And here's an interesting phenomena. Why does the Catholic Latin Vulgate on which the Douay version is translated have this text, while their new Latin Vulgate on which the NAB is translated does not?

Any interested party should check out the history of how that text was not in the first edition of the Greek text of Erasmus, then added in the next edition, then out again in the edition following that.

KJV Onlyists of course think the text is legitimate. At least I think they do. Not sure after having a top KJV Onlyist deny another part of the KJV.

A lot of intrigue concerning this verse.
 

Edward

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Father
One in the Son per Jesus=>Its the Father in me doing His work
Holy Spirit=>Fathers Spirit *Spirit of the Sovereign Lord" (it is One God in all)

One God; One Lord; One Spirit

The Holy Spirit bears witness. What He hears. And any intercession that the Spirit does for us is in accordance with the will of the mind of the Spirit.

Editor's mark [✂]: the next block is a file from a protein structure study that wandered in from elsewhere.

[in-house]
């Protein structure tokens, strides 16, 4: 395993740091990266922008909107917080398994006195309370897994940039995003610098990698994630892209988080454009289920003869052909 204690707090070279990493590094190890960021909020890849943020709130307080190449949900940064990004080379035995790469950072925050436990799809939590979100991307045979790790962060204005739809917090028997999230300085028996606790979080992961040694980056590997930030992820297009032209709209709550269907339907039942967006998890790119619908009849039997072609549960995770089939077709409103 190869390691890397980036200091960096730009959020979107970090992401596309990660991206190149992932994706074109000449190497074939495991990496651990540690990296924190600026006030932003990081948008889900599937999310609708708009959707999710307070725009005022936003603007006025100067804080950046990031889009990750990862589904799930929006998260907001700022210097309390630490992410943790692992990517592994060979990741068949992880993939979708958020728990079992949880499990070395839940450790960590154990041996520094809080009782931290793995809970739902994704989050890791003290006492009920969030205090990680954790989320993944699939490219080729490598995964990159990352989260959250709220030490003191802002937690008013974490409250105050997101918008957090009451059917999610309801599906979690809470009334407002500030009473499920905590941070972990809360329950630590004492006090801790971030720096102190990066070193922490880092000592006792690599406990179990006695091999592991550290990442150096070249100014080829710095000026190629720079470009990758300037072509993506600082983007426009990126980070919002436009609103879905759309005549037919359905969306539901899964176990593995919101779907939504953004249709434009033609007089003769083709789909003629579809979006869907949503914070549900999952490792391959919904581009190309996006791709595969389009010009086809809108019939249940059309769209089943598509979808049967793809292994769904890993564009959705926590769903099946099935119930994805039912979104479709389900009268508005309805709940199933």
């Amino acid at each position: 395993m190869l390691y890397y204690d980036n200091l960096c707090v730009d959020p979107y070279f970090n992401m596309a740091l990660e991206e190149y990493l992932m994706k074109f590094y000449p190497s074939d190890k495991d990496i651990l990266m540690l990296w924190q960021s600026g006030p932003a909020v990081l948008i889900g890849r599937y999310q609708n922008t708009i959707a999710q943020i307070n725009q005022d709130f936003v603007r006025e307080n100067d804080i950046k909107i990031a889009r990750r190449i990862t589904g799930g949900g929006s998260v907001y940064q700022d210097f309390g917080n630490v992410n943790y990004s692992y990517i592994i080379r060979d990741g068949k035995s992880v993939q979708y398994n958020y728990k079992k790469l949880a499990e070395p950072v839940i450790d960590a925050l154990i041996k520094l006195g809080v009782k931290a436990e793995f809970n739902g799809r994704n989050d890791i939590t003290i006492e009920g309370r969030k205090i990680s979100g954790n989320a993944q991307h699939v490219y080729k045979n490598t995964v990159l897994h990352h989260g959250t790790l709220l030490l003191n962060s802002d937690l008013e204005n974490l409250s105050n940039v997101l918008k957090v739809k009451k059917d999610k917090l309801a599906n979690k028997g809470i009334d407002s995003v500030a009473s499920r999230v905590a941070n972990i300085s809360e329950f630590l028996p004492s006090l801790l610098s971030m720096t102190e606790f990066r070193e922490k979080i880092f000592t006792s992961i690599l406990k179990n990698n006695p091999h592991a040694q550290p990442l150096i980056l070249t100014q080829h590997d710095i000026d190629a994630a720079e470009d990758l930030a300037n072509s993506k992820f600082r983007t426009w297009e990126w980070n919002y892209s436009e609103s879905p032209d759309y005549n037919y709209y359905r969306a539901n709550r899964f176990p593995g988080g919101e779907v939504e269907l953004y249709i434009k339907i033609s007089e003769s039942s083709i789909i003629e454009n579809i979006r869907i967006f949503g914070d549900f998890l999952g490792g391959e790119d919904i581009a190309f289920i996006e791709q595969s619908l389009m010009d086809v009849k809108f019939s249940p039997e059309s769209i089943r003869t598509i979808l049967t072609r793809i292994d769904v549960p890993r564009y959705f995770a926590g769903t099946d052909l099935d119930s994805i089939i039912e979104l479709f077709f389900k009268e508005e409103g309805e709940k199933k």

God is Spirit per Jesus.

And if you can accept it we are spirit in the tent of the body.

Randy

Makes sense to me. And that we are spirit in the tent of the body? Yes. Exactly. The way that I heard one Pastor explain it is that we used to be spirit/soul/body, and that after the fall we are now body/soul/spirit, from outside going in. We used to see the spirit first, then fell, now we see the body first, except those few whose light doth shine...which is to say, they are a new man and rearranged so to speak. People see their spirit. He's probably not far off.

It sounds like mumbo jumbo at first, but if you think about it...this makes sense and is significant.